Contextual Interference (CI) is the term used to describe the different levels of intra and inter-task interference created by different practice schedules. In simple terms in describes levels of effort.
A low CI practice schedule would be ‘blocked practice’, where the same skill is executed over and over again. With blocked practice, there is no interference from having to re-organise movement coordination from a different movement pattern between subsequent attempts. This allows learners to execute and adapt one movement coordination pattern until they are able to perform it.
Medium CI includes ‘serial practice’ schedules (like on the water circuits) where skills that are likely to be performed by being linked together, are practised linked together where they can be anticipated in advance. Serial practice schedules allow the opportunity to pre-plan, repeat, compare and reflect on subsequent attempts whilst maintaining practice conditions that are adaptive and realistic.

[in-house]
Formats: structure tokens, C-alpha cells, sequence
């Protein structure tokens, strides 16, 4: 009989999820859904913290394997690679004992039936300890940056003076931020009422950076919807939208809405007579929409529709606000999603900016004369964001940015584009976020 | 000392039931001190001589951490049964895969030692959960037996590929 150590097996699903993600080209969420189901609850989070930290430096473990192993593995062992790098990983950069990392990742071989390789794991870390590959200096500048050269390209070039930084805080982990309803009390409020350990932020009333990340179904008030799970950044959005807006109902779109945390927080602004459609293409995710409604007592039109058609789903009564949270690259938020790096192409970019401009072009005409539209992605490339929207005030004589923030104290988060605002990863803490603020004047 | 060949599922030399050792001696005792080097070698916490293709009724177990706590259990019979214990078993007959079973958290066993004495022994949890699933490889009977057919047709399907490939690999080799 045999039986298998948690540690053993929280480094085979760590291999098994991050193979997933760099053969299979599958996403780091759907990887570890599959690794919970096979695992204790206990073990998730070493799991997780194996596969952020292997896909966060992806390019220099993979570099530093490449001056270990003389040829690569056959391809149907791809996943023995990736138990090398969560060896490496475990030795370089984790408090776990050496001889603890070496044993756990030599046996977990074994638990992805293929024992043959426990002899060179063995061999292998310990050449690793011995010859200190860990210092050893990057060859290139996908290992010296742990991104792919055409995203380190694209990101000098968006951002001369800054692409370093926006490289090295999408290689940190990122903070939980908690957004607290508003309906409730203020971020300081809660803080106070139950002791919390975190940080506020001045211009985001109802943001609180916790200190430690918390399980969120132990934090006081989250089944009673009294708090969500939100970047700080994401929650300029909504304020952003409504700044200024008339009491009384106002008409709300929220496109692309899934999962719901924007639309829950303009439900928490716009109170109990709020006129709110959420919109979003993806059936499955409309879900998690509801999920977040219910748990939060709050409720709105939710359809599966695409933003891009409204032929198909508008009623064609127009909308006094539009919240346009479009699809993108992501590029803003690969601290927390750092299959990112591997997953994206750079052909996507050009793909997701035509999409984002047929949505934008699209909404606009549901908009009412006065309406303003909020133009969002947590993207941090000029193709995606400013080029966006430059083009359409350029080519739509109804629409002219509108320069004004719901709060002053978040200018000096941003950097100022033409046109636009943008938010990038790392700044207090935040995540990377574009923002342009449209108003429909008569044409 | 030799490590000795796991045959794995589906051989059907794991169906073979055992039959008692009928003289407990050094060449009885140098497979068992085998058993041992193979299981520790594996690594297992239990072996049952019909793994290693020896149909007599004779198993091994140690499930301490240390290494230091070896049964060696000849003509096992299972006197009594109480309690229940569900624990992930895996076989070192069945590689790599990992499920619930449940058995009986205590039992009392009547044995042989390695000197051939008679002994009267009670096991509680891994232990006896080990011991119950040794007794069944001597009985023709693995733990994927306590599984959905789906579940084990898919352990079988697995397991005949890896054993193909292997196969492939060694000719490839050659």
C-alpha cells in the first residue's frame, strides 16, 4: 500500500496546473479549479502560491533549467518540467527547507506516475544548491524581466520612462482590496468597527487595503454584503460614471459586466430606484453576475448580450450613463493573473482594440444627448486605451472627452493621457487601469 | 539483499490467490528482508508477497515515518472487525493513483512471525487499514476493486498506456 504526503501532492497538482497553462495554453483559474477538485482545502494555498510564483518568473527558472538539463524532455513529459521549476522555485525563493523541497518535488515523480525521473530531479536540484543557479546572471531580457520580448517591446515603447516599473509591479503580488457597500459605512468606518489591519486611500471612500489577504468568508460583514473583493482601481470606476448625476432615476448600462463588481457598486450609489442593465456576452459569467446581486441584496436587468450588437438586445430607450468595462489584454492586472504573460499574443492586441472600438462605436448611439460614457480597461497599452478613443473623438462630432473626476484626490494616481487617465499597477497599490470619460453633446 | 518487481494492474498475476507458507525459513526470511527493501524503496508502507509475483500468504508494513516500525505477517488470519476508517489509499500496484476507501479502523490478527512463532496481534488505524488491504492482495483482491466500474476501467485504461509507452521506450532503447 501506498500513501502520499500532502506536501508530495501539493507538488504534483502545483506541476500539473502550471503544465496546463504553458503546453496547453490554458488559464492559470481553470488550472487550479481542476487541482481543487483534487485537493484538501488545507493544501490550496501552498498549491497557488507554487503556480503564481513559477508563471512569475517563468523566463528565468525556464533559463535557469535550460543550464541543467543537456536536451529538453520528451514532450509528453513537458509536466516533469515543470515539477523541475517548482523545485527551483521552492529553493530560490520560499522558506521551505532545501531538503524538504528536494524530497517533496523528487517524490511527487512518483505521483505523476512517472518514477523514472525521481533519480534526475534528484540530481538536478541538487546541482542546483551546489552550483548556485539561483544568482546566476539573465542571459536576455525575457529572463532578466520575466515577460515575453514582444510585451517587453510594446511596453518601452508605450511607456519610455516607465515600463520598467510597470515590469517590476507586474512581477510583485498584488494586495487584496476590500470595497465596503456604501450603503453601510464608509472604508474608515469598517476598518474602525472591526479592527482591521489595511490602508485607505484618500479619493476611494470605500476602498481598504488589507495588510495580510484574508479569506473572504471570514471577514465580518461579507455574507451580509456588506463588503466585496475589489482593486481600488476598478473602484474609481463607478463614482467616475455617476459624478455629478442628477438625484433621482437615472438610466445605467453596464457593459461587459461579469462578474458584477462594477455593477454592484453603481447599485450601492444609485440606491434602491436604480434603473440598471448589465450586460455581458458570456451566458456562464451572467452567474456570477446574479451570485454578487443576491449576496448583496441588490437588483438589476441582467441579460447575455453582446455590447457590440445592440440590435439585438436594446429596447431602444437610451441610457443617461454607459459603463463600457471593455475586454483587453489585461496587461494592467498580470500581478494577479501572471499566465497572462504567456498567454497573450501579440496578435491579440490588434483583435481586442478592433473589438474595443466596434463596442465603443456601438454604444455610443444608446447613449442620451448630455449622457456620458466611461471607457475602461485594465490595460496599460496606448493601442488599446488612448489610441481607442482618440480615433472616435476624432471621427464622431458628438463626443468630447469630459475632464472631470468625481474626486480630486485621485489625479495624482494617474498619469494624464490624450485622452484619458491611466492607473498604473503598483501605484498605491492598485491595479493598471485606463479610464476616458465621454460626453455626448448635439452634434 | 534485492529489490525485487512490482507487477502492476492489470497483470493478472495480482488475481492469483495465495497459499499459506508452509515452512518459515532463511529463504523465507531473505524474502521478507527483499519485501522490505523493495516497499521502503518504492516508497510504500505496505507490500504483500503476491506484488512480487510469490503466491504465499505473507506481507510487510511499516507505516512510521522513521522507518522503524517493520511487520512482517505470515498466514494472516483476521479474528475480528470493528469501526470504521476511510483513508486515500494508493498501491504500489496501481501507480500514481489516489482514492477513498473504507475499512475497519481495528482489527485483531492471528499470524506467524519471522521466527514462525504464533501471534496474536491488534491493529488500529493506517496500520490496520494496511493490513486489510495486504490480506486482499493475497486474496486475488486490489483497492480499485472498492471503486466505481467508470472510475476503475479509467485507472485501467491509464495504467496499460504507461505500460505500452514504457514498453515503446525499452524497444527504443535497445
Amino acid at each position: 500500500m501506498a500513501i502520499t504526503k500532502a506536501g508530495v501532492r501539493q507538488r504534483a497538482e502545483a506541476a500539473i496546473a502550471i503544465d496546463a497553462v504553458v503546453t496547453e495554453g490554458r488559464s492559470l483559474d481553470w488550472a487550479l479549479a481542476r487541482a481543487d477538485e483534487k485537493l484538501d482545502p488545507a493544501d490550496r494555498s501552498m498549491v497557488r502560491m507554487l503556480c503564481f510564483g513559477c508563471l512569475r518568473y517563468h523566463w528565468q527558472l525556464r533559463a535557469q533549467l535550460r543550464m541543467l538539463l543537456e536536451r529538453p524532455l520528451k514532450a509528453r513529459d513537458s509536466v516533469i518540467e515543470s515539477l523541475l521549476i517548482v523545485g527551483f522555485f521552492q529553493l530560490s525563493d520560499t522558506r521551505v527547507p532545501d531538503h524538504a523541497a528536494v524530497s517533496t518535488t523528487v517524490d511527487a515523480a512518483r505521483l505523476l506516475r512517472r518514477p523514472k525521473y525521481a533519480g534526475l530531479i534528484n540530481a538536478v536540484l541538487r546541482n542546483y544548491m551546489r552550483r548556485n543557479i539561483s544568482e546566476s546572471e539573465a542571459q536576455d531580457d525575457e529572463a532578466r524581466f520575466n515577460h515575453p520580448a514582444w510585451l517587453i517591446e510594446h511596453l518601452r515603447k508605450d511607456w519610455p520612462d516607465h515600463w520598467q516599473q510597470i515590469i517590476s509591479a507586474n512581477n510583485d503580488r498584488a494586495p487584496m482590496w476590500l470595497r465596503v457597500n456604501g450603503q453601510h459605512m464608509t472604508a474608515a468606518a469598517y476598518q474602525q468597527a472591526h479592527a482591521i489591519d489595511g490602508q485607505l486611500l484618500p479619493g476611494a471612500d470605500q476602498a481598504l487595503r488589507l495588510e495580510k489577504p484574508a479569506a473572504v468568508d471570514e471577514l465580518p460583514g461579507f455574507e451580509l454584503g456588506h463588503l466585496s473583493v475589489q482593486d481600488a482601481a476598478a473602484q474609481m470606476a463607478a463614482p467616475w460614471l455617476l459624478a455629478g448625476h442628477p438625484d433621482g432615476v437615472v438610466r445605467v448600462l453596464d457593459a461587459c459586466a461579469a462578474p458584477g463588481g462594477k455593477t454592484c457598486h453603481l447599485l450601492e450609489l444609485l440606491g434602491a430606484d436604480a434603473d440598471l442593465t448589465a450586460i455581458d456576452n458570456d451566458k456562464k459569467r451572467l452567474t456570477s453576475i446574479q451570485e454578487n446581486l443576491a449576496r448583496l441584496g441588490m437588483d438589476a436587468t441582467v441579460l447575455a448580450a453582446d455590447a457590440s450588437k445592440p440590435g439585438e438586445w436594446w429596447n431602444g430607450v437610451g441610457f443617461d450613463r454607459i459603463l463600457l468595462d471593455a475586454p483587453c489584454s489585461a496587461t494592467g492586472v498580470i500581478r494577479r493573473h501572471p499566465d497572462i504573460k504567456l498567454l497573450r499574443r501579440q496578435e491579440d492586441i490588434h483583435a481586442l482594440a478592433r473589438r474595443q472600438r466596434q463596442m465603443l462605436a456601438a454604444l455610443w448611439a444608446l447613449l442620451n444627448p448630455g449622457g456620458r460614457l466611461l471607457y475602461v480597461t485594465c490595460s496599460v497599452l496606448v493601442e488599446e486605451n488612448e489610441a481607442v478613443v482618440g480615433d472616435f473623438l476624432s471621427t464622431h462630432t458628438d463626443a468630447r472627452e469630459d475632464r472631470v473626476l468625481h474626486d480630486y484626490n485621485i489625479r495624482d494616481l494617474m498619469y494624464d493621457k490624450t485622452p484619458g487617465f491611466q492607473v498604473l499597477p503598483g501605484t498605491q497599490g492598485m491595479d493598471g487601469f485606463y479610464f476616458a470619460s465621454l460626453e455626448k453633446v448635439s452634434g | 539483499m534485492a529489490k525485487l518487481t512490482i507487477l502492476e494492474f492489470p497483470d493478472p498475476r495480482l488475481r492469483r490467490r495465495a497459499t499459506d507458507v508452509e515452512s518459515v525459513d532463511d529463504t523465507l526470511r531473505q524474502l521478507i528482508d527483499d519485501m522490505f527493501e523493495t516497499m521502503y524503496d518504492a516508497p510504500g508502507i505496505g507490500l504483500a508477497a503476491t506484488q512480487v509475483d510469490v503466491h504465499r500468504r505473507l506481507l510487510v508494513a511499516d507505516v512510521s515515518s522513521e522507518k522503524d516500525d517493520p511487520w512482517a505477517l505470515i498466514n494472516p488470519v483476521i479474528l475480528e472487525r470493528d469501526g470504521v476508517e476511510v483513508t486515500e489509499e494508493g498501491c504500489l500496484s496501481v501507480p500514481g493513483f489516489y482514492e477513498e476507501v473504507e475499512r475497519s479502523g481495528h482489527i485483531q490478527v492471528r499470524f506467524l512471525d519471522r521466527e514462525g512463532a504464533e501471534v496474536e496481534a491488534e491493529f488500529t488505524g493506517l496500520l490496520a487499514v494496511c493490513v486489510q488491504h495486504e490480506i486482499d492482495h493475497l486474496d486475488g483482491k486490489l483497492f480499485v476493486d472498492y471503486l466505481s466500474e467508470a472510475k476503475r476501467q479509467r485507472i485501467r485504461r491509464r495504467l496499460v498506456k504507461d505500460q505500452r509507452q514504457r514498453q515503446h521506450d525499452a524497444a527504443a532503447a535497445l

High CI is ‘random practice’ where there is no opportunity to plan or repeat and compare responses. This allows the development of quick decision making and skilful execution of established movement patterns. The CI effect is a term used to describe the fact that optimal levels of complexity (interference) promote learning when it is assessed as performance in retention and transfer tests.